Nova Scotia

HRM to drop its mandatory COVID-19 vaccine policy Monday

The decision is in keeping with Phase 1 of Nova Scotia's reopening plan.

The policy will be rescinded for employees, students, work placements, volunteers and suppliers

HRM will no longer require municipal employees to be vaccinated against COVID-19 as of Monday. (Evan Mitsui/CBC)

The Halifax Regional Municipality will drop its mandatory COVID-19 vaccination policy on Monday, in keeping with Phase 1 of Nova Scotia's reopening plan.

The policy applied to municipal employees, students, work placements and volunteers.

In a news release Thursday, the municipality said its mandatory vaccination policy for suppliers will also be rescinded on Feb. 28.

HRM said masking and distancing requirements for indoor public places and Halifax Transit will remain in place, but may change in keeping with Public Health directives.

On Wednesday, Premier Tim Houston said all restrictions, including mask mandates, will be lifted in Nova Scotia on March 21 "if everything stays on course."

While proof of vaccination for discretionary activities like going to restaurants, gyms and sporting events will no longer be required as of Monday, restrictions will remain in place for high-risk settings like hospitals and long-term care homes.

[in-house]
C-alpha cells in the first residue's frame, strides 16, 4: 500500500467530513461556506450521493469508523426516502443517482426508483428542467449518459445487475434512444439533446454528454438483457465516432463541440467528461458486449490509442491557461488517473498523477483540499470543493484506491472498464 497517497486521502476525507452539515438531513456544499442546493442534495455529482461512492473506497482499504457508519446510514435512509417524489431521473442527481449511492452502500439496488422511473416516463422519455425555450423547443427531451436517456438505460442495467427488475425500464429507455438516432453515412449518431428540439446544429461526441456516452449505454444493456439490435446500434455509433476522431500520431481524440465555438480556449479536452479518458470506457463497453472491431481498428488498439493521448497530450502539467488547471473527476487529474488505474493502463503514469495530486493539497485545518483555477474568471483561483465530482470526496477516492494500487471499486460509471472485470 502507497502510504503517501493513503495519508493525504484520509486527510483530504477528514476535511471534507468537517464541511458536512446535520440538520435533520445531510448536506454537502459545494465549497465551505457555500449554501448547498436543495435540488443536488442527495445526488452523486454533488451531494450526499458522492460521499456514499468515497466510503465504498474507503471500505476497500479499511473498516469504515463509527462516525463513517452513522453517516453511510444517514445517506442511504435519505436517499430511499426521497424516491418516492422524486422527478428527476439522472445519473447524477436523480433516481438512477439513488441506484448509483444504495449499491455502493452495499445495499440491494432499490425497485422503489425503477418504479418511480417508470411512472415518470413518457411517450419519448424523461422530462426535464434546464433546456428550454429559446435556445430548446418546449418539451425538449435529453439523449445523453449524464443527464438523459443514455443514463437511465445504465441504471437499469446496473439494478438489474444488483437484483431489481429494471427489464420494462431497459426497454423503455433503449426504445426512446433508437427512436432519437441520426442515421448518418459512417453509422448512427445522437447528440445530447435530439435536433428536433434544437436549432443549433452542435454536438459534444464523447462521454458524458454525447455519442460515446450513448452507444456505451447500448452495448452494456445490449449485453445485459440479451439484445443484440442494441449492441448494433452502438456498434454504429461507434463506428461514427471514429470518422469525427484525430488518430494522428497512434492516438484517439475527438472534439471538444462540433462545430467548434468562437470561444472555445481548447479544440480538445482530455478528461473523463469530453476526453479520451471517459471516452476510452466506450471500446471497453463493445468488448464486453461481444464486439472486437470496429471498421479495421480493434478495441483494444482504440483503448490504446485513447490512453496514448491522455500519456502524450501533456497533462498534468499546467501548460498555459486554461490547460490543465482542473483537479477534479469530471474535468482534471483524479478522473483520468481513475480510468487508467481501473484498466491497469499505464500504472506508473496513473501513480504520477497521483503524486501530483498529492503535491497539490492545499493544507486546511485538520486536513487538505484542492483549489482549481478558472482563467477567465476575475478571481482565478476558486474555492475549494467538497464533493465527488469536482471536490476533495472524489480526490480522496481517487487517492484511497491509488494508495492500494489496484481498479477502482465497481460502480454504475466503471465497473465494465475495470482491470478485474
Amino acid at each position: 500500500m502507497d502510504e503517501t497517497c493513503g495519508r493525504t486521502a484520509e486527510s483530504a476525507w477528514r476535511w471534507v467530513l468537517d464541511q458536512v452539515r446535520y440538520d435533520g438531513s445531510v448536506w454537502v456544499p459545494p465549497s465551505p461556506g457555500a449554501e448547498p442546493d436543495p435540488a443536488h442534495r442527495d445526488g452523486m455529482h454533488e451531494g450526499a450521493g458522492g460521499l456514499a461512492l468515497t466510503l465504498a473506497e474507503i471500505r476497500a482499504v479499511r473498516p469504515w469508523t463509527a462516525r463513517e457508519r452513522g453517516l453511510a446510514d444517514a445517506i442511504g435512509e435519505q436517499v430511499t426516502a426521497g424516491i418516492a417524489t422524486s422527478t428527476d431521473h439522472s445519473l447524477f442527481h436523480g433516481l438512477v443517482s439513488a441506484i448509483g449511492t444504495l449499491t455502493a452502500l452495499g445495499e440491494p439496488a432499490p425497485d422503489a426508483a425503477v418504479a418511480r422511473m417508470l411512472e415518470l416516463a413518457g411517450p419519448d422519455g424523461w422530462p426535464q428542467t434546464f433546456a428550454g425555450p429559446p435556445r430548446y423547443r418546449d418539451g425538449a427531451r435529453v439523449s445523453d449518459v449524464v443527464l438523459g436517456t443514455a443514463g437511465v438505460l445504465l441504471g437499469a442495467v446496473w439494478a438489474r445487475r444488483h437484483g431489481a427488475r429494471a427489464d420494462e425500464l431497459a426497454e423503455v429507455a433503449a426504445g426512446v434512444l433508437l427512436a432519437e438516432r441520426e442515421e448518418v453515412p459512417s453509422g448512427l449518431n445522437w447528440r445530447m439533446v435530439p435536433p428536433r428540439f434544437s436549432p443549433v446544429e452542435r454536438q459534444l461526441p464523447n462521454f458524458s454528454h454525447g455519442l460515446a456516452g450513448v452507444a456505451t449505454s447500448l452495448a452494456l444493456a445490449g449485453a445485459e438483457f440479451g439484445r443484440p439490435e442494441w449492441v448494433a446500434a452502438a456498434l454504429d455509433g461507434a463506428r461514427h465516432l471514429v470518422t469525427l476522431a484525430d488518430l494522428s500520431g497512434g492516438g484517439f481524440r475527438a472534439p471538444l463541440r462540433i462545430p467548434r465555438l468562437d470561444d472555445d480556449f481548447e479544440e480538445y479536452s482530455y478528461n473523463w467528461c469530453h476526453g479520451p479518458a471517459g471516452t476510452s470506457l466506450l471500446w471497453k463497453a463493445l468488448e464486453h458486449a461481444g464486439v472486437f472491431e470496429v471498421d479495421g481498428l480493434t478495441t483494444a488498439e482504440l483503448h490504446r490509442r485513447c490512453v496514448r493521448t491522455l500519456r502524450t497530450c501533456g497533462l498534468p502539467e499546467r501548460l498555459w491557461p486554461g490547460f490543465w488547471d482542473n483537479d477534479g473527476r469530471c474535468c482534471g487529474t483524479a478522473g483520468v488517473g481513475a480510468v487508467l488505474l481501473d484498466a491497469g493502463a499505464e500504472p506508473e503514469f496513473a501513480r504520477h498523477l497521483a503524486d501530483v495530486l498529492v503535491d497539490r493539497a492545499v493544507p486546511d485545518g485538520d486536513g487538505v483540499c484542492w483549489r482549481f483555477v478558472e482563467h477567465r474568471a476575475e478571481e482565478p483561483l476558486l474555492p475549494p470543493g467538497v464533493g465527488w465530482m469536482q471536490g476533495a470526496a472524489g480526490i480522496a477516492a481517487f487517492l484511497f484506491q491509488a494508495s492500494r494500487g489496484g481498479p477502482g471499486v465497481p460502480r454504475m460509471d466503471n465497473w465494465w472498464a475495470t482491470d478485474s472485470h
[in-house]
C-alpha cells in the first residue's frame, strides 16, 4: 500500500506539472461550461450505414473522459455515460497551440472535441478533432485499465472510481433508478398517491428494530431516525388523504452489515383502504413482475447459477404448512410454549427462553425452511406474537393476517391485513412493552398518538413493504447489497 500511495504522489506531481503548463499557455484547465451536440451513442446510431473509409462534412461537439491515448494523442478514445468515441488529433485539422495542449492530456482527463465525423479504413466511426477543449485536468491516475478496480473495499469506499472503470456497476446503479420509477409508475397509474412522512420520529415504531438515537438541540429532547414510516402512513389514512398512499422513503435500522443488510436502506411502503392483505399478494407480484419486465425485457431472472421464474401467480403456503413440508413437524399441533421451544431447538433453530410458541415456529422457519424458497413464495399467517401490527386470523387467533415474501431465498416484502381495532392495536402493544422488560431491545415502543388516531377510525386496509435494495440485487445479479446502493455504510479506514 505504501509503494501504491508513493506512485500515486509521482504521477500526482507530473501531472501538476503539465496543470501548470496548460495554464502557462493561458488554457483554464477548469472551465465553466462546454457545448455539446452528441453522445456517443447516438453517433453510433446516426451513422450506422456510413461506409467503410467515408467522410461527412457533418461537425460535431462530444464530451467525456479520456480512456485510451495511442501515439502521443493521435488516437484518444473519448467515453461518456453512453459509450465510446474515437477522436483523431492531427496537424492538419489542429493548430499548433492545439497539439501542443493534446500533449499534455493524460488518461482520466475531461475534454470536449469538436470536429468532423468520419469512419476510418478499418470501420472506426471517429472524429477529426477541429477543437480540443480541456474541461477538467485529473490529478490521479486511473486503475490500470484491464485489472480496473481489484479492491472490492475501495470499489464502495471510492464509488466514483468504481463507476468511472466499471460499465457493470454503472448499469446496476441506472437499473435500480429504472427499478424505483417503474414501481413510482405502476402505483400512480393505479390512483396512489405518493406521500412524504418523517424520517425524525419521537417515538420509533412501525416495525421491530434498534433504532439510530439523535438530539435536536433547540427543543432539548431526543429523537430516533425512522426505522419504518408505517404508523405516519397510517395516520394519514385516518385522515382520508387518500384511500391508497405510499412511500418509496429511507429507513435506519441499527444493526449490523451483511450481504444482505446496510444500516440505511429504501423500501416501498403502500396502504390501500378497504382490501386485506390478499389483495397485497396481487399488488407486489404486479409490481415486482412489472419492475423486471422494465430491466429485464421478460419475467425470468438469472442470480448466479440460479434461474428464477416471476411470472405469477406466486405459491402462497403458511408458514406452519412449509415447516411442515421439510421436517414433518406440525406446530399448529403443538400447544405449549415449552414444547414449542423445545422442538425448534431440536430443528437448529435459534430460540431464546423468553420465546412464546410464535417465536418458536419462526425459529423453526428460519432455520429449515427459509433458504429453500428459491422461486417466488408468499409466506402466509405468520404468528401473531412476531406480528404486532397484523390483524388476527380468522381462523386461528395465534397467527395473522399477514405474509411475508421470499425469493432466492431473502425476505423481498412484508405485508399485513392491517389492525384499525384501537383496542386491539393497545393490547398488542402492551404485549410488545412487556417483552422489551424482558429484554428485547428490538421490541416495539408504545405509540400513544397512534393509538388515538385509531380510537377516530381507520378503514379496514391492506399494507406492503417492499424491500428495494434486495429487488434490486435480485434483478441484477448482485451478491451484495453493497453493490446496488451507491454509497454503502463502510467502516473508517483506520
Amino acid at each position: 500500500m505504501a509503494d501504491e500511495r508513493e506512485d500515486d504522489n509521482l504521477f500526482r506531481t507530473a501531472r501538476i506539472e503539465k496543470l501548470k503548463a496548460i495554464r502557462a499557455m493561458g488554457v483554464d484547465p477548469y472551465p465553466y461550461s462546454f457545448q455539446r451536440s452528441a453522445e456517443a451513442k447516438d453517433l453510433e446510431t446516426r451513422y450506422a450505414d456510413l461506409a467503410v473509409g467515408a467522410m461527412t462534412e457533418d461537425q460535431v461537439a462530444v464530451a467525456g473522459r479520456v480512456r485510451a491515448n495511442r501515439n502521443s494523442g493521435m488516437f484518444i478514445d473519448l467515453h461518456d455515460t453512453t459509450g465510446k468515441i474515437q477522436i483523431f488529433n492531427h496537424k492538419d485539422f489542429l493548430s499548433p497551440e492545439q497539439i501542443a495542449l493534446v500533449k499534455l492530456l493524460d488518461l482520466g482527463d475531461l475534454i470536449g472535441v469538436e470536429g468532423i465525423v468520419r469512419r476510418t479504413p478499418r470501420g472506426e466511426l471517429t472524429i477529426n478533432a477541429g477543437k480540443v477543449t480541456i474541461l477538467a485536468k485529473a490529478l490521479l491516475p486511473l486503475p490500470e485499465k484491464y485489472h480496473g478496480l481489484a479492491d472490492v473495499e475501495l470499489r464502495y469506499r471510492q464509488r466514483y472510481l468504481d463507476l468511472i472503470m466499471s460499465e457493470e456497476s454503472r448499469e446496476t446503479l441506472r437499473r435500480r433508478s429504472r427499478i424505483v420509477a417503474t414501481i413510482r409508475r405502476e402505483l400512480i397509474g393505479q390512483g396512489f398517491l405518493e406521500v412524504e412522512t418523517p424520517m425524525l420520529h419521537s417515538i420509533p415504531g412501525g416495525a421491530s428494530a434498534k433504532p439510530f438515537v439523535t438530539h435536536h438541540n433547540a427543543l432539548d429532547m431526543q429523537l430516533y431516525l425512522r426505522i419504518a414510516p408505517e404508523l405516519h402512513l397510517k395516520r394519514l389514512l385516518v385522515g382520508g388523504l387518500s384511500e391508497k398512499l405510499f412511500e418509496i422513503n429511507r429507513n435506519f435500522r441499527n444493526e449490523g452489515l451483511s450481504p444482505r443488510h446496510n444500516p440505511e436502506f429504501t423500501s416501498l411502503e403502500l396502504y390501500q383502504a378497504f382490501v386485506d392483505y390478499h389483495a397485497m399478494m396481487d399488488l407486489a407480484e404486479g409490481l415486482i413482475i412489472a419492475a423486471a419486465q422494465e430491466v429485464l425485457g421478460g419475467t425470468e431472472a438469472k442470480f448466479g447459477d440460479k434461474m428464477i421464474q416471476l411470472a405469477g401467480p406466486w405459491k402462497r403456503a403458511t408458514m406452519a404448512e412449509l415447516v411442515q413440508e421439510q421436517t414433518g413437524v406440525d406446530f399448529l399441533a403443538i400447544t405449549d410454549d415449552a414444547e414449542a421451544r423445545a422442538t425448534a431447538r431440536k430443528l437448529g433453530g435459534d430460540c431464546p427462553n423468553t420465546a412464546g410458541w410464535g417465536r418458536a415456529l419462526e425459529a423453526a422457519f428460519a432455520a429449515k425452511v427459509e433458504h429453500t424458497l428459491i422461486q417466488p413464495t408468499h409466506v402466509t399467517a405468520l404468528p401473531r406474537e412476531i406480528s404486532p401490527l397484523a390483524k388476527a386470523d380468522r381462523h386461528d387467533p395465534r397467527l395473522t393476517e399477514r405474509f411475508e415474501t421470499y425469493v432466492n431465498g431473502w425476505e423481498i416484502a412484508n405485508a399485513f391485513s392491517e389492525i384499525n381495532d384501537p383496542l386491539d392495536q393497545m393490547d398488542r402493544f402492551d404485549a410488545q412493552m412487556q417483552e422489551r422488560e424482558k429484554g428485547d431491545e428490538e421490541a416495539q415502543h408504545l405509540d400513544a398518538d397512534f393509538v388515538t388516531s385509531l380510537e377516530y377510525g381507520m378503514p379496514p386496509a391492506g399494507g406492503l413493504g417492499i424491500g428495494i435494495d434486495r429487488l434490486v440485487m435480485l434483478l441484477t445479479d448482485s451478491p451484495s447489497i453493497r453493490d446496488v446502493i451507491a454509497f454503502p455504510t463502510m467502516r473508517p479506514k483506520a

Barbara Adams, the province's minister of seniors and long-term care, said her department has not yet decided what to do with the mandate in the future.

"We're very fortunate that very few staff were lost because of that mandate," Adams said Thursday during an unrelated announcement in Chester, N.S.

Nova Scotia Health

Nova Scotia Health said Thursday it will not allow health-care workers who refused vaccination to return to work when the province drops its proof-of-vaccination requirement. 

In early December, the province placed more than 1,000 public sector workers who refused to adhere to the vaccination policy on leave. That included 323 Nova Scotia Health staff. 

"It's not new for people that work in health care to have a slate of vaccinations. I mean, this is something that's been around for a long time. You need to have certain vaccinations to work in health care," Houston said Thursday.

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